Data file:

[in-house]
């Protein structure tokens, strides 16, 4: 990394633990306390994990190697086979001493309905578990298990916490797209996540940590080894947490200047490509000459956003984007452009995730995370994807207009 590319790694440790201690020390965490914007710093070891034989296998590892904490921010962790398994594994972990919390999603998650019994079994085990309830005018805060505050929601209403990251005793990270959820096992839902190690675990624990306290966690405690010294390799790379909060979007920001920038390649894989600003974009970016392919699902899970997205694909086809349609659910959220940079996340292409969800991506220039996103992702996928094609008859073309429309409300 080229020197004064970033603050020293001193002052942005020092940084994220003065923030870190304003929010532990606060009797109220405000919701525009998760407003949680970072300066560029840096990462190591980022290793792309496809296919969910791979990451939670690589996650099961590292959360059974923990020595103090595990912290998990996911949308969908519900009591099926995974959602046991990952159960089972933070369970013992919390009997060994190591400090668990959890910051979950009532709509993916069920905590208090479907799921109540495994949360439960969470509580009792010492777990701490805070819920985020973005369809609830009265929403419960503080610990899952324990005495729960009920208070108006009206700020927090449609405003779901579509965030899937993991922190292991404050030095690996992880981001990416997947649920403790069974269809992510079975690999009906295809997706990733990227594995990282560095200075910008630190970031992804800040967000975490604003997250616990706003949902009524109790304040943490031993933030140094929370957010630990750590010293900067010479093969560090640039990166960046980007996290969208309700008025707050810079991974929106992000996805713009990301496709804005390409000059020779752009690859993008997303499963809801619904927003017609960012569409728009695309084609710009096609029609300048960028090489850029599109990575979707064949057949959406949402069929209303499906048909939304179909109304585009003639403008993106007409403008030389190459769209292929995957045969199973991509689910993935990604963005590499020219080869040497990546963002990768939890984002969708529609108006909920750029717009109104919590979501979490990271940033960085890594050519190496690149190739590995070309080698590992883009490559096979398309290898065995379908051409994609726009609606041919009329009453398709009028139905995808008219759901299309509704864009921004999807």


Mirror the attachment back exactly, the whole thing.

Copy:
[in-house]
């Protein structure tokens, strides 16, 4: 990394633990306390994990190697086979001493309905578990298990916490797209996540940590080894947490200047490509000459956003984007452009995730995370994807207009 590319790694440790201690020390965490914007710093070891034989296998590892904490921010962790398994594994972990919390999603998650019994079994085990309830005018805060505050929601209403990251005793990270959820096992839902190690675990624990306290966690405690010294390799790379909060979007920001920038390649894989600003974009970016392919699902899970997205694909086809349609659910959220940079996340292409969800991506220039996103992702996928094609008859073309429309409300 080229020197004064970033603050020293001193002052942005020092940084994220003065923030870190304003929010532990606060009797109220405000919701525009998760407003949680970072300066560029840096990462190591980022290793792309496809296919969910791979990451939670690589996650099961590292959360059974923990020595103090595990912290998990996911949308969908519900009591099926995974959602046991990952159960089972933070369970013992919390009997060994190591400090668990959890910051979950009532709509993916069920905590208090479907799921109540495994949360439960969470509580009792010492777990701490805070819920985020973005369809609830009265929403419960503080610990899952324990005495729960009920208070108006009206700020927090449609405003779901579509965030899937993991922190292991404050030095690996992880981001990416997947649920403790069974269809992510079975690999009906295809997706990733990227594995990282560095200075910008630190970031992804800040967000975490604003997250616990706003949902009524109790304040943490031993933030140094929370957010630990750590010293900067010479093969560090640039990166960046980007996290969208309700008025707050810079991974929106992000996805713009990301496709804005390409000059020779752009690859993008997303499963809801619904927003017609960012569409728009695309084609710009096609029609300048960028090489850029599109990575979707064949057949959406949402069929209303499906048909939304179909109304585009003639403008993106007409403008030389190459769209292929995957045969199973991509689910993935990604963005590499020219080869040497990546963002990768939890984002969708529609108006909920750029717009109104919590979501979490990271940033960085890594050519190496690149190739590995070309080698590992883009490559096979398309290898065995379908051409994609726009609606041919009329009453398709009028139905995808008219759901299309509704864009921004999807």